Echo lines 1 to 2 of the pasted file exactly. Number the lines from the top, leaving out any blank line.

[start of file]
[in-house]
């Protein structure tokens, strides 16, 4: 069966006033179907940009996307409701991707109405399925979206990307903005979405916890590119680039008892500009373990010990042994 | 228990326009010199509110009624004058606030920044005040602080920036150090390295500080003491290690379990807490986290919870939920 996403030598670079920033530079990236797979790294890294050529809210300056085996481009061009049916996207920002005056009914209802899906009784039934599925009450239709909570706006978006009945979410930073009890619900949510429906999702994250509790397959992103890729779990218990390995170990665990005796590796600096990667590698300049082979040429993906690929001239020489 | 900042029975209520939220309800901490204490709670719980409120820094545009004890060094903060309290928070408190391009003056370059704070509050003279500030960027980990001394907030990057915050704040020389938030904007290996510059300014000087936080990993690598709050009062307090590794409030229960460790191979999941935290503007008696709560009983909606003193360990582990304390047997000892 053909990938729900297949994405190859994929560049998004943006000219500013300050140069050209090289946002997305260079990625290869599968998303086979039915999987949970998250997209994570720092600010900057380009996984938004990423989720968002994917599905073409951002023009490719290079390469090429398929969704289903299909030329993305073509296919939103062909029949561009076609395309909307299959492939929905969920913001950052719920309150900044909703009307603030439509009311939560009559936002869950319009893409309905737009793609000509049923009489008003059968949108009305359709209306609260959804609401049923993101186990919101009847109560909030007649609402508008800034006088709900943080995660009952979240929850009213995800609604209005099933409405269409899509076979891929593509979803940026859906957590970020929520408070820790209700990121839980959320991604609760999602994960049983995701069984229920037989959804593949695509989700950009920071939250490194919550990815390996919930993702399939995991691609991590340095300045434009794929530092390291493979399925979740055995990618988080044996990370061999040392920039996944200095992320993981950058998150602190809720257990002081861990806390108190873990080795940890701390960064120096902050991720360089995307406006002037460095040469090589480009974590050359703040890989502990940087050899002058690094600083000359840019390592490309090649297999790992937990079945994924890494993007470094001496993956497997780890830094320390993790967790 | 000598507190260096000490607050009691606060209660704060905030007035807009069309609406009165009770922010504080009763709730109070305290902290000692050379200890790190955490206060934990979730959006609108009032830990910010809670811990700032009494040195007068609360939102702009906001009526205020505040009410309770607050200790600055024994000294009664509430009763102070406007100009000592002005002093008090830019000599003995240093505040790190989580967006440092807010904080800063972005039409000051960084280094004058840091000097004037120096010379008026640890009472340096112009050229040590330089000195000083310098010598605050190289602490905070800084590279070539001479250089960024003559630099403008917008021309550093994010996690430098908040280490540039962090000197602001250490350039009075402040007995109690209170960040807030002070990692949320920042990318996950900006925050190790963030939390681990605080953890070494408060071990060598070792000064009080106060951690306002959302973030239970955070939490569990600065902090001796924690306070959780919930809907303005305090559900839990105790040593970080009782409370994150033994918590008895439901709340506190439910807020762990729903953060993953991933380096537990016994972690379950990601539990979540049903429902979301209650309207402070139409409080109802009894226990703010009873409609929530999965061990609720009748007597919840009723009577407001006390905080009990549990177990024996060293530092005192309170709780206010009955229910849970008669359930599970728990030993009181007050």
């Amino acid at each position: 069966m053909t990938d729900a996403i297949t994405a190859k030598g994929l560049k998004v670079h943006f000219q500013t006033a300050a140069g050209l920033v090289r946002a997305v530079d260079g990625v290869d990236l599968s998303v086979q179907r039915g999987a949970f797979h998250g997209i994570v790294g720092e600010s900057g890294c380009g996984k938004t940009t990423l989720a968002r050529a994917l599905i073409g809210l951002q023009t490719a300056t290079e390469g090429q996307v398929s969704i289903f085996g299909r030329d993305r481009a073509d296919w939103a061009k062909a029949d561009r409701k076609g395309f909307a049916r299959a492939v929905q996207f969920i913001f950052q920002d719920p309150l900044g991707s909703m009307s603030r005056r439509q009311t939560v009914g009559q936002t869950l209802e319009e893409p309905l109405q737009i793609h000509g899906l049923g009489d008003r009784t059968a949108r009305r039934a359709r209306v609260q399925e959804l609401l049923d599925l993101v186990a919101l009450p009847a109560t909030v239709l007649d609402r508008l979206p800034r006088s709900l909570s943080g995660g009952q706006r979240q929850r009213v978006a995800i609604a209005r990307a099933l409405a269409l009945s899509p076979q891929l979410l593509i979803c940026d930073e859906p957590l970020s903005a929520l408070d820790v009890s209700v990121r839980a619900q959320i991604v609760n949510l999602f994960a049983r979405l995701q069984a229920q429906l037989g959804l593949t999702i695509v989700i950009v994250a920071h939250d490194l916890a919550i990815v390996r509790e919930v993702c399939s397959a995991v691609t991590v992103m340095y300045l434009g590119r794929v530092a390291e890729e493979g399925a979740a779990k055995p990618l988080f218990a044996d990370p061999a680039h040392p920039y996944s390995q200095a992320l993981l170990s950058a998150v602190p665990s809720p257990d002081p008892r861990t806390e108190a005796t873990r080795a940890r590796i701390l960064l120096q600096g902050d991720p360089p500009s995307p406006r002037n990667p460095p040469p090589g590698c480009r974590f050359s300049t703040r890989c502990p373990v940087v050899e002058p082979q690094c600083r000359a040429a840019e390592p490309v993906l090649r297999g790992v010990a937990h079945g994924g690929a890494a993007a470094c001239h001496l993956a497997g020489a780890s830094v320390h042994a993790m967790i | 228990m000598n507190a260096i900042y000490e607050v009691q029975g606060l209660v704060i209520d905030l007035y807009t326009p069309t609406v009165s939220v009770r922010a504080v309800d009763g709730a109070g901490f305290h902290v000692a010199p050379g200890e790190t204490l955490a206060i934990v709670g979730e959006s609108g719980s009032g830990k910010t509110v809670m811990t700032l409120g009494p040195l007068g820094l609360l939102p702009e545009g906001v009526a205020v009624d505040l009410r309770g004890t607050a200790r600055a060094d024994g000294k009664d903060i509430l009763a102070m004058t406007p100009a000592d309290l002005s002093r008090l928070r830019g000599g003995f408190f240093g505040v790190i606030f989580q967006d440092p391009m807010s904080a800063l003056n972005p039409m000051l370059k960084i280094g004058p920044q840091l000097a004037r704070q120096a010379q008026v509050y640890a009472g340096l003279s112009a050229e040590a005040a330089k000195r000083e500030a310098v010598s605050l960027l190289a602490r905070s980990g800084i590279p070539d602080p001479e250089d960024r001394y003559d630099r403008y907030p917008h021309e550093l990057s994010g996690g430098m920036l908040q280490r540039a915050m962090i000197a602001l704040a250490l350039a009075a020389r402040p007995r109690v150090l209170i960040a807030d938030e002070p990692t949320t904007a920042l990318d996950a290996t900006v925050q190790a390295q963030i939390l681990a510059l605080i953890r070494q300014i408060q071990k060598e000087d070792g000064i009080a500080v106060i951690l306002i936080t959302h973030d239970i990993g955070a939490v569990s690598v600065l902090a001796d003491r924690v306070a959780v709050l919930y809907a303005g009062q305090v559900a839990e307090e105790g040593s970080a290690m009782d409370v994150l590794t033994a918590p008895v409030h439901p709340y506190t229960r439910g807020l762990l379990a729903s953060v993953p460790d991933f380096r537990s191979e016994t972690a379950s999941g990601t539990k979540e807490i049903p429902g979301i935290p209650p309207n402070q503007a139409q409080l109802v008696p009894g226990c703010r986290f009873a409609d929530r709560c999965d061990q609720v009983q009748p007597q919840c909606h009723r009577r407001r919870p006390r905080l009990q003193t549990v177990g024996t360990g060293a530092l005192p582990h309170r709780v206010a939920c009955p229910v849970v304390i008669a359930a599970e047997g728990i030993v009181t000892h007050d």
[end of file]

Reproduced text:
[in-house]
């Protein structure tokens, strides 16, 4: 069966006033179907940009996307409701991707109405399925979206990307903005979405916890590119680039008892500009373990010990042994 | 228990326009010199509110009624004058606030920044005040602080920036150090390295500080003491290690379990807490986290919870939920 996403030598670079920033530079990236797979790294890294050529809210300056085996481009061009049916996207920002005056009914209802899906009784039934599925009450239709909570706006978006009945979410930073009890619900949510429906999702994250509790397959992103890729779990218990390995170990665990005796590796600096990667590698300049082979040429993906690929001239020489 | 900042029975209520939220309800901490204490709670719980409120820094545009004890060094903060309290928070408190391009003056370059704070509050003279500030960027980990001394907030990057915050704040020389938030904007290996510059300014000087936080990993690598709050009062307090590794409030229960460790191979999941935290503007008696709560009983909606003193360990582990304390047997000892 053909990938729900297949994405190859994929560049998004943006000219500013300050140069050209090289946002997305260079990625290869599968998303086979039915999987949970998250997209994570720092600010900057380009996984938004990423989720968002994917599905073409951002023009490719290079390469090429398929969704289903299909030329993305073509296919939103062909029949561009076609395309909307299959492939929905969920913001950052719920309150900044909703009307603030439509009311939560009559936002869950319009893409309905737009793609000509049923009489008003059968949108009305359709209306609260959804609401049923993101186990919101009847109560909030007649609402508008800034006088709900943080995660009952979240929850009213995800609604209005099933409405269409899509076979891929593509979803940026859906957590970020929520408070820790209700990121839980959320991604609760999602994960049983995701069984229920037989959804593949695509989700950009920071939250490194919550990815390996919930993702399939995991691609991590340095300045434009794929530092390291493979399925979740055995990618988080044996990370061999040392920039996944200095992320993981950058998150602190809720257990002081861990806390108190873990080795940890701390960064120096902050991720360089995307406006002037460095040469090589480009974590050359703040890989502990940087050899002058690094600083000359840019390592490309090649297999790992937990079945994924890494993007470094001496993956497997780890830094320390993790967790 | 000598507190260096000490607050009691606060209660704060905030007035807009069309609406009165009770922010504080009763709730109070305290902290000692050379200890790190955490206060934990979730959006609108009032830990910010809670811990700032009494040195007068609360939102702009906001009526205020505040009410309770607050200790600055024994000294009664509430009763102070406007100009000592002005002093008090830019000599003995240093505040790190989580967006440092807010904080800063972005039409000051960084280094004058840091000097004037120096010379008026640890009472340096112009050229040590330089000195000083310098010598605050190289602490905070800084590279070539001479250089960024003559630099403008917008021309550093994010996690430098908040280490540039962090000197602001250490350039009075402040007995109690209170960040807030002070990692949320920042990318996950900006925050190790963030939390681990605080953890070494408060071990060598070792000064009080106060951690306002959302973030239970955070939490569990600065902090001796924690306070959780919930809907303005305090559900839990105790040593970080009782409370994150033994918590008895439901709340506190439910807020762990729903953060993953991933380096537990016994972690379950990601539990979540049903429902979301209650309207402070139409409080109802009894226990703010009873409609929530999965061990609720009748007597919840009723009577407001006390905080009990549990177990024996060293530092005192309170709780206010009955229910849970008669359930599970728990030993009181007050």